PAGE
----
• Advice needed

      We recently started doing courtesy inspections through bolt on technology.   I have one technician that is  being very resistant to writing any vehicles up for any maintenance or problems as he feels we shouldn't be pressuring the customer. Today we had one come in from Goodyear that they recommended upper and lower ball joint's.  I asked him to check it out and to complete the multi point inspection. On the multi point he indicated that there were no problems with the ball joints. I had the owner recheck and he found the ball joints had significant play present. The owner was quite frustrated as this was  $1500 that we could have potential he lost had he not rechecked him. The technician that originally came and checked it out came to me and asked why the owner was being such a dick. based on his resistance to completing the courtesy inspections, not knowing what he's checking out (has recommended fuel filters and timing belts when the car doesn't have one) and hey I'm calling the owner a dick I feel it made to be time to let this employee go. Should I write him up for insubordination or just cut ties with him?

      By spencersauto, in General Automotive Discussion

      • 8 replies
      • 798 views
    • Looking for advice to take it to the next level.

      So this year I have taken my shop towards the next level and am at a point where I need good advice and wisdom before proceeding. I went from a one bay facility to a two bay facility and added a second lift. I am the only person working. I am looking for an employee so I can get out of the shop and start doing sales and management. I have spent a lot of money over the last years in business on tools and equipment. I need to grow because I am just way too busy and slammed with work quite frequently and staying very late at the shop to complete tasks. I have very little personal time and need to delegate. Several large ticket repairs often cause my schedule to back up. I plan to save up money to hire a good technician and to be able to start them out and have money for the hard times until I can get them up to the "speed of trust". I have worked at shops in the past and have seen employee turnover and have seen where we found a great technician but the boss couldn't pay on time for whatever reason and the tech would end up leaving. I don't want to be in that situation.  Question 1: I need to know should I be looking for a master tech or maybe a mid level tech who knows their way around??? I dont really want to take on an apprentice because I don't have time to train them and babysit them. I want someone who can hit the ground running. It would be nice to turn them loose and not have to worry about the repairs they are doing. I want to make an employee handbook and agreement for shop procedures, cleaning, showing up on time, policies, etc. so they will know up front what is expected.  Question 2: What should I expect to pay them? Salary, flat rate, bonus, a combonation of any of these? Starting pay vs normal pay?  Question 3: How did you go from a one man army to having employees and bigger successes? I really don't need help to find one at the moment although I am open to suggestions but I want to focus on the questions at hand. I am a good tech but I am also not the fastest because I am picky and want things done right. Call it OCD or whatever but I don't like come backs. I am also a great service adviser and would rather have a tech doing the work so I can run the business.  Thank you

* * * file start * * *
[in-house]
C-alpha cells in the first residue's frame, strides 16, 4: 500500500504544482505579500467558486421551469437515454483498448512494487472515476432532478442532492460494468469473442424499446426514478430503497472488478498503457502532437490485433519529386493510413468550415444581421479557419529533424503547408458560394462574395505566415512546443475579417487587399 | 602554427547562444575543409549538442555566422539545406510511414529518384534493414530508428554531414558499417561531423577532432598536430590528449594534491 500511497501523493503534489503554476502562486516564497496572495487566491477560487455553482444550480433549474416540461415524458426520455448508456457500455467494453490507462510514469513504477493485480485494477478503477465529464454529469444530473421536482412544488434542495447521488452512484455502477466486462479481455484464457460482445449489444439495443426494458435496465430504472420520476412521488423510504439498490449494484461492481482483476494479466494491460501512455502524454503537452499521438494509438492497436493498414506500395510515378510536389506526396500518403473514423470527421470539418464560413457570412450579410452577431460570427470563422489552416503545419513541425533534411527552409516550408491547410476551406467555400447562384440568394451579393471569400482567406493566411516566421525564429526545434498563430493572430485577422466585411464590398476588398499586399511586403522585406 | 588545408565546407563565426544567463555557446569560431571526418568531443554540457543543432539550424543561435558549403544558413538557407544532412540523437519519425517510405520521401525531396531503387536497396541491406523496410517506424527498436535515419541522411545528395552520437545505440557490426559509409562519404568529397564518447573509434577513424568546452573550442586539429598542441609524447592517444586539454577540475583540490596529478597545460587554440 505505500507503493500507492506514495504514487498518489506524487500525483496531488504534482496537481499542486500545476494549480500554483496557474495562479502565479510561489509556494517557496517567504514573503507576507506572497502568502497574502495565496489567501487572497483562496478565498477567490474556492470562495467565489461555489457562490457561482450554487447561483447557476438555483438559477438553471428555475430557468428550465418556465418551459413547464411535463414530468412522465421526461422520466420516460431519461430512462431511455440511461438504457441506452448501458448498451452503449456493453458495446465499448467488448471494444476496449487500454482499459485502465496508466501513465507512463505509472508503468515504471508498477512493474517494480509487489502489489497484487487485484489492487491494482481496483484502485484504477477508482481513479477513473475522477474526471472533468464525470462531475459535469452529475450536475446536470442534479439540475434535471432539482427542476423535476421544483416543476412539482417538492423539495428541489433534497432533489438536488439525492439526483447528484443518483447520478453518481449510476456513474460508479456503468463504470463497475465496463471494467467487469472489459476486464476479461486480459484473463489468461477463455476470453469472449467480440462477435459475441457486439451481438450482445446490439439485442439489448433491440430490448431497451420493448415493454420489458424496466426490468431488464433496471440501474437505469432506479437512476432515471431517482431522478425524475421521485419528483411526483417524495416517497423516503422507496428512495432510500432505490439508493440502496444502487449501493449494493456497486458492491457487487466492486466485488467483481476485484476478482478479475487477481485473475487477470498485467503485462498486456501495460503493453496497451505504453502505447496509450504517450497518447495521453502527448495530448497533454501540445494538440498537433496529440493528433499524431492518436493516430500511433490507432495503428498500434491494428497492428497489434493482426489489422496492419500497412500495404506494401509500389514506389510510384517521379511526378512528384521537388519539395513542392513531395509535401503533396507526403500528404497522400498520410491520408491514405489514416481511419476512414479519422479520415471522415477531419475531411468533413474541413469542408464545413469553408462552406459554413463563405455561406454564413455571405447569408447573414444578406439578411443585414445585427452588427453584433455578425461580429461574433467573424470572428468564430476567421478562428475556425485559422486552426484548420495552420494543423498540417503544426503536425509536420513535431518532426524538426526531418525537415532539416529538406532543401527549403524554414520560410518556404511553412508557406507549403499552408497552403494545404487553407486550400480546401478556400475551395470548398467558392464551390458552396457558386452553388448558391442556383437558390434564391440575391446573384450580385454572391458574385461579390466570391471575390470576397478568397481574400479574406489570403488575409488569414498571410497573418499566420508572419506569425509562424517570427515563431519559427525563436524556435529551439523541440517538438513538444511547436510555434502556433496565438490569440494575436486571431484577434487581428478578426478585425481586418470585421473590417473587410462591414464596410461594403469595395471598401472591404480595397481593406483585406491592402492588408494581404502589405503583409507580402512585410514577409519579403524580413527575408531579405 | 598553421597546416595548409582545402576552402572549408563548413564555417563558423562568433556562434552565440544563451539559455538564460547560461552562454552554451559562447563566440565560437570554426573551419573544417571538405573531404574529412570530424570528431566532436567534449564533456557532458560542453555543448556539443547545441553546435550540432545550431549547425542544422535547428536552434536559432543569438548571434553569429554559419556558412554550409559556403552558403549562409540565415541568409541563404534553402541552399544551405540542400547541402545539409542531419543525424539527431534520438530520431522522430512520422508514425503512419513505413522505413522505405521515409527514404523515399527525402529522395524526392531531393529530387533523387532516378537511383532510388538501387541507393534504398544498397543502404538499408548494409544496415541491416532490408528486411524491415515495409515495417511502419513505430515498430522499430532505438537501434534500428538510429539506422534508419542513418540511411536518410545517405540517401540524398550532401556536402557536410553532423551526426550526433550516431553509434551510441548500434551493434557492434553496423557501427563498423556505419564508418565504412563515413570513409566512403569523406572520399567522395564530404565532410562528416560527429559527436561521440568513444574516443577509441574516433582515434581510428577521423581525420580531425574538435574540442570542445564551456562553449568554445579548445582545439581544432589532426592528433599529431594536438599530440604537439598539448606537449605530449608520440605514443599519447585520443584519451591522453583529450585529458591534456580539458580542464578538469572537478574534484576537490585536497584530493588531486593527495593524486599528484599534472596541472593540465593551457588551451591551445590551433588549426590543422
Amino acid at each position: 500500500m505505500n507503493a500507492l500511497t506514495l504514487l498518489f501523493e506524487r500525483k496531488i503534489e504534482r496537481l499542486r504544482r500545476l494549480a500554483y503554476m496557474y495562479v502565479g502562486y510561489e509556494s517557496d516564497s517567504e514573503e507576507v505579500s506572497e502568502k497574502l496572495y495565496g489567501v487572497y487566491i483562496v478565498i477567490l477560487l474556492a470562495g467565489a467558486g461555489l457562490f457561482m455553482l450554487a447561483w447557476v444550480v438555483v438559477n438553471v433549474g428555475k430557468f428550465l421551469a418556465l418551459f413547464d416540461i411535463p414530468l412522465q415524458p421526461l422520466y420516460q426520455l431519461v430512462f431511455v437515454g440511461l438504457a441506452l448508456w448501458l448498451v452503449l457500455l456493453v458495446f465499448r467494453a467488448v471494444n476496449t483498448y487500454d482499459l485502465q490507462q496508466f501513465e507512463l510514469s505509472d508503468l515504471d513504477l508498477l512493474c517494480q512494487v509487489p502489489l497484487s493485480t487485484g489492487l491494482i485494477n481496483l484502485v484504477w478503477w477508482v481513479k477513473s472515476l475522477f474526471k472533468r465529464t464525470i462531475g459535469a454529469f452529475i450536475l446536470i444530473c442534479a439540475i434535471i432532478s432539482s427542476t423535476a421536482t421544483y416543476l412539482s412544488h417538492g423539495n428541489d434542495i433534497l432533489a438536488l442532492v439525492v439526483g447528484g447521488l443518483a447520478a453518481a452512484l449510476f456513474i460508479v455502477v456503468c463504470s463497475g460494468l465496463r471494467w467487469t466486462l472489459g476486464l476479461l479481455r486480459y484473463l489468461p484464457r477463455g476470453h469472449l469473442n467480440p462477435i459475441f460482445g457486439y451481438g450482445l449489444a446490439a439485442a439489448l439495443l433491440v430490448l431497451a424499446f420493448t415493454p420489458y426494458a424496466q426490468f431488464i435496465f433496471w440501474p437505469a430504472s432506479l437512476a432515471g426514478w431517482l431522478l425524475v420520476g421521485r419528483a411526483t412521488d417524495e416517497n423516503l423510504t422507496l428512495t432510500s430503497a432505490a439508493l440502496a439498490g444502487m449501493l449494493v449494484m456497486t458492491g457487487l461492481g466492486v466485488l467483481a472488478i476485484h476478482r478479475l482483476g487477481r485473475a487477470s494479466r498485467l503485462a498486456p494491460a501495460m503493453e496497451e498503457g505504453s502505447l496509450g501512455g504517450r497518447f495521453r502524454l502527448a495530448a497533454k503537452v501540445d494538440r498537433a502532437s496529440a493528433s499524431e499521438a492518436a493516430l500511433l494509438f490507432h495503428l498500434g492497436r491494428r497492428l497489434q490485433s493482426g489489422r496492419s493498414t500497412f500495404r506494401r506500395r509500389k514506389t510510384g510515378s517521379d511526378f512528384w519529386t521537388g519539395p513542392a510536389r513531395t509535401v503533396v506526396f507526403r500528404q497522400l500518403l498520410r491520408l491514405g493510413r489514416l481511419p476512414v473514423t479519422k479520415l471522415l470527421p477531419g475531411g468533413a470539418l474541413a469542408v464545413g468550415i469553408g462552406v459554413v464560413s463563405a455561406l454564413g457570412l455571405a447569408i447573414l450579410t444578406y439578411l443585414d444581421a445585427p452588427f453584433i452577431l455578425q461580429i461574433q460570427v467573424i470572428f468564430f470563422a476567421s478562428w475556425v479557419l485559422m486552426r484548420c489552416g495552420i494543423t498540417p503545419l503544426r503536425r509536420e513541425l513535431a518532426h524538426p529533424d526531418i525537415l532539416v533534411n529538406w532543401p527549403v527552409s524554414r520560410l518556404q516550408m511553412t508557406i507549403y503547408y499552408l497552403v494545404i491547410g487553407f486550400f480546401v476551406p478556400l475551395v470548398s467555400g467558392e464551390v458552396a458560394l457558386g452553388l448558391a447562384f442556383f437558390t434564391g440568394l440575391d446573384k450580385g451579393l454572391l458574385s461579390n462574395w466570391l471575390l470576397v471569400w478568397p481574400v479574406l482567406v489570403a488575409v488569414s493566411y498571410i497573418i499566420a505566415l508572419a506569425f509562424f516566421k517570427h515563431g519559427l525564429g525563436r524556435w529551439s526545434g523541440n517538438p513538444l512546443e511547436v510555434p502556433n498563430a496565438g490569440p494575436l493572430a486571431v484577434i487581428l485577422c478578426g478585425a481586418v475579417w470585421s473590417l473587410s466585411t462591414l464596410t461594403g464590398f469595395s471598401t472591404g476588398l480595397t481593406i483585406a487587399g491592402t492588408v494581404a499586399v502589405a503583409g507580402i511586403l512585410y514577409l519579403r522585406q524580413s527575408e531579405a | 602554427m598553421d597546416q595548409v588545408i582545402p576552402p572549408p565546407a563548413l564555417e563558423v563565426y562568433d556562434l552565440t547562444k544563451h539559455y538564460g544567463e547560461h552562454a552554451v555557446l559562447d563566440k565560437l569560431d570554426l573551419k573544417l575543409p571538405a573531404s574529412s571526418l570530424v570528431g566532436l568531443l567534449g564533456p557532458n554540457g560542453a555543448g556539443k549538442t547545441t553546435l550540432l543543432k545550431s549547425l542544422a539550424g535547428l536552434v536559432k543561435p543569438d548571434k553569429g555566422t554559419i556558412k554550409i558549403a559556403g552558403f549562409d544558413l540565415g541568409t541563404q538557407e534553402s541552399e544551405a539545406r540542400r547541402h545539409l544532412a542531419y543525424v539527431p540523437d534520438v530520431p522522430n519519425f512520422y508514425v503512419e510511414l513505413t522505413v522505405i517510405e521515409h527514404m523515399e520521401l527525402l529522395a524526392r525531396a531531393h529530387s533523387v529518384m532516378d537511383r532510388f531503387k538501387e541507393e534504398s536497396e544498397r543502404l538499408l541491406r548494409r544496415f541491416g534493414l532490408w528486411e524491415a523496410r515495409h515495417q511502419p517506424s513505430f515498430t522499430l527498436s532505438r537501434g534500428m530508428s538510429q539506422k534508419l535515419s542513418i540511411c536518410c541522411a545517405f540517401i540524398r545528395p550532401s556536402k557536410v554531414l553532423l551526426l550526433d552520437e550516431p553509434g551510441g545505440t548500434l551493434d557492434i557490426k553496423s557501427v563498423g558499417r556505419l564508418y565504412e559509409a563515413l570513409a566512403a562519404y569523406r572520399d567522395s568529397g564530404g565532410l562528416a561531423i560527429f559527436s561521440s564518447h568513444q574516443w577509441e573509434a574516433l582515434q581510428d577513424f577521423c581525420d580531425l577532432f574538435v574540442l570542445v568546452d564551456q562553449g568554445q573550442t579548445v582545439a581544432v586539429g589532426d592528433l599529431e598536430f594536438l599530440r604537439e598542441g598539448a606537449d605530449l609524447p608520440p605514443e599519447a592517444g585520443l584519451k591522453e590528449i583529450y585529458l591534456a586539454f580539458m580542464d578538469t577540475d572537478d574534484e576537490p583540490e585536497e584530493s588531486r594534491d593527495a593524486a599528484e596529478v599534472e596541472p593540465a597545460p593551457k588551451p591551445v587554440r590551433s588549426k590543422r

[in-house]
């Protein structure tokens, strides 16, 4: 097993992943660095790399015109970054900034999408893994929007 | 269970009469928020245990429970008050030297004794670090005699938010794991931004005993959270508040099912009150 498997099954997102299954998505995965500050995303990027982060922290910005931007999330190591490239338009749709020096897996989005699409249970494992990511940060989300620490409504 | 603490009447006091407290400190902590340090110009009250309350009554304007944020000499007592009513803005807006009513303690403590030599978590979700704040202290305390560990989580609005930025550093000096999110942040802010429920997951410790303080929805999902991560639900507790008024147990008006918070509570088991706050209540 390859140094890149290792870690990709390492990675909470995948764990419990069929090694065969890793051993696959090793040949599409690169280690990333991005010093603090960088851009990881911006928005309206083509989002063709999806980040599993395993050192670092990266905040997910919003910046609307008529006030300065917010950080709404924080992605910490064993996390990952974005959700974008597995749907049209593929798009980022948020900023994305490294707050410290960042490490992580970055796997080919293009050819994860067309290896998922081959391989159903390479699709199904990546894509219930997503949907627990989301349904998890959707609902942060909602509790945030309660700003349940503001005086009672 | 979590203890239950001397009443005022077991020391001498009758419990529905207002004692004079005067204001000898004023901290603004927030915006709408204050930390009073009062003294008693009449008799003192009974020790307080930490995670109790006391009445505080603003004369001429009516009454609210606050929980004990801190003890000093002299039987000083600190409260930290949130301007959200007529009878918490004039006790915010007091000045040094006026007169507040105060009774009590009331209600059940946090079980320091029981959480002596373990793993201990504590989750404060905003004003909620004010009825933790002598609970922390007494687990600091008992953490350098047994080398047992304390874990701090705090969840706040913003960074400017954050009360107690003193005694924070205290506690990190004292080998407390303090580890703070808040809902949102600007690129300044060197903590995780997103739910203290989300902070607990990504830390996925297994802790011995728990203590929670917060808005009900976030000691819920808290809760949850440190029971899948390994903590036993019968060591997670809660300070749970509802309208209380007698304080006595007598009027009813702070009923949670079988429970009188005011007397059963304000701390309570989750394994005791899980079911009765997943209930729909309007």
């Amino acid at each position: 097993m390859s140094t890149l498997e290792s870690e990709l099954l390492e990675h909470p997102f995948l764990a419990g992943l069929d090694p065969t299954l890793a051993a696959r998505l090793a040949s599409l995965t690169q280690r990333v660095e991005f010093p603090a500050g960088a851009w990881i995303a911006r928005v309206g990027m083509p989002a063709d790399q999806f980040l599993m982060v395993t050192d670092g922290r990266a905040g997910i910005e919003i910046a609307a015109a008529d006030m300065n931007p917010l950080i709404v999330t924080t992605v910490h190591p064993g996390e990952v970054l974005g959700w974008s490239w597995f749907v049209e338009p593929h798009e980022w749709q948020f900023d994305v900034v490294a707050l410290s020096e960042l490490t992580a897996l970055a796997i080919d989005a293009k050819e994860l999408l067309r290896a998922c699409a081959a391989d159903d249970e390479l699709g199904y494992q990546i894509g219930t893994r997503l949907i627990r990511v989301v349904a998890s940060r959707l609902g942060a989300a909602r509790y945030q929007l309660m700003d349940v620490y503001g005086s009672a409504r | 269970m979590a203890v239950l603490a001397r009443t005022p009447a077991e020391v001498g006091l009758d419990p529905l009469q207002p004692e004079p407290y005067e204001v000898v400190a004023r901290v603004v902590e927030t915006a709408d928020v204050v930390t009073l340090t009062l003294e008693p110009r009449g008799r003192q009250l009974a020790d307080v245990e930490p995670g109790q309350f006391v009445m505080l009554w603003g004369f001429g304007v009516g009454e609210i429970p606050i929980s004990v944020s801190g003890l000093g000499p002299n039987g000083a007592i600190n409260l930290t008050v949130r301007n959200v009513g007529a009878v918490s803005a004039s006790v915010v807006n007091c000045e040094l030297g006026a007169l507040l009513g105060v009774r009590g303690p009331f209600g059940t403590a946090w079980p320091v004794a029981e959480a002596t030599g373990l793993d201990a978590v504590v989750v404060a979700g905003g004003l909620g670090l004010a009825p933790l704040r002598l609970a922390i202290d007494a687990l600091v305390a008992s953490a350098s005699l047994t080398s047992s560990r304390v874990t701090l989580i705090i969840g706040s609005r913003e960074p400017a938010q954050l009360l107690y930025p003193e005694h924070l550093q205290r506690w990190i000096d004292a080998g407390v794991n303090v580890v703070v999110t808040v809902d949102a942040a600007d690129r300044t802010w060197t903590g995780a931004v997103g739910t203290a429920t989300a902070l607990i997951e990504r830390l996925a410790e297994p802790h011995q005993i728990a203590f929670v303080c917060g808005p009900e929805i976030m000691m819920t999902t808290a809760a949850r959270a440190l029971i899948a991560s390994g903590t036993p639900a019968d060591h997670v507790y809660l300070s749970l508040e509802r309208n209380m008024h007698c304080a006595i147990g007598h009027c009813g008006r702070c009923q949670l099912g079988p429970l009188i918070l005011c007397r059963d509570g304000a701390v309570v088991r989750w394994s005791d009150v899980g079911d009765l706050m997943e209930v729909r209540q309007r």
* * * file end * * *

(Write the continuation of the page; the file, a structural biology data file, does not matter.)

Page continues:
By [email protected], in Human Resources, Payroll and Training

        
      • 6 replies
      • 845 views
    • Frequent Flyer Miles

      In case you haven't noticed I have just past the 3,000 mile mark in posts.  I don't know if that means that I have been on here too long or that I waste too much time on line or both.  Is there some kind of reward or special club one joins after a certain number of posts? 😁

      By xrac, in Non-Automotive Discussions

      • 1 reply
      • 291 views